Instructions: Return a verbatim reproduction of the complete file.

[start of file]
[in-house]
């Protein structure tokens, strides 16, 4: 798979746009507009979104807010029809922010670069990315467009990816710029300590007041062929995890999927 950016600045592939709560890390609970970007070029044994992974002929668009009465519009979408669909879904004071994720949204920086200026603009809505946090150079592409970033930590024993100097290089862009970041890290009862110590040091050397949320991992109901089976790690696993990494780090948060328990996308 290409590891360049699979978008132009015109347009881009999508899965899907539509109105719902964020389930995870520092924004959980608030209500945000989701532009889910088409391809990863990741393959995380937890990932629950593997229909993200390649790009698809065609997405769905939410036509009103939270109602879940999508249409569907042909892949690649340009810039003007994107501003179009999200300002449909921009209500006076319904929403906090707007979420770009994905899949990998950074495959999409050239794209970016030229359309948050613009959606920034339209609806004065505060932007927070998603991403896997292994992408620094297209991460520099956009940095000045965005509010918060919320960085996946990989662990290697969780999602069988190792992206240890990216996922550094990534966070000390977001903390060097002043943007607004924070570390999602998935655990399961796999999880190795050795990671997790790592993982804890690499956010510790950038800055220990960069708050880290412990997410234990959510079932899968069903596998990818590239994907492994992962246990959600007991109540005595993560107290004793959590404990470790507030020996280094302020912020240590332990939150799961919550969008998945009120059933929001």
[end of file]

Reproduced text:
[in-house]
């Protein structure tokens, strides 16, 4: 798979746009507009979104807010029809922010670069990315467009990816710029300590007041062929995890999927 950016600045592939709560890390609970970007070029044994992974002929668009009465519009979408669909879904004071994720949204920086200026603009809505946090150079592409970033930590024993100097290089862009970041890290009862110590040091050397949320991992109901089976790690696993990494780090948060328990996308 290409590891360049699979978008132009015109347009881009999508899965899907539509109105719902964020389930995870520092924004959980608030209500945000989701532009889910088409391809990863990741393959995380937890990932629950593997229909993200390649790009698809065609997405769905939410036509009103939270109602879940999508249409569907042909892949690649340009810039003007994107501003179009999200300002449909921009209500006076319904929403906090707007979420770009994905899949990998950074495959999409050239794209970016030229359309948050613009959606920034339209609806004065505060932007927070998603991403896997292994992408620094297209991460520099956009940095000045965005509010918060919320960085996946990989662990290697969780999602069988190792992206240890990216996922550094990534966070000390977001903390060097002043943007607004924070570390999602998935655990399961796999999880190795050795990671997790790592993982804890690499956010510790950038800055220990960069708050880290412990997410234990959510079932899968069903596998990818590239994907492994992962246990959600007991109540005595993560107290004793959590404990470790507030020996280094302020912020240590332990939150799961919550969008998945009120059933929001």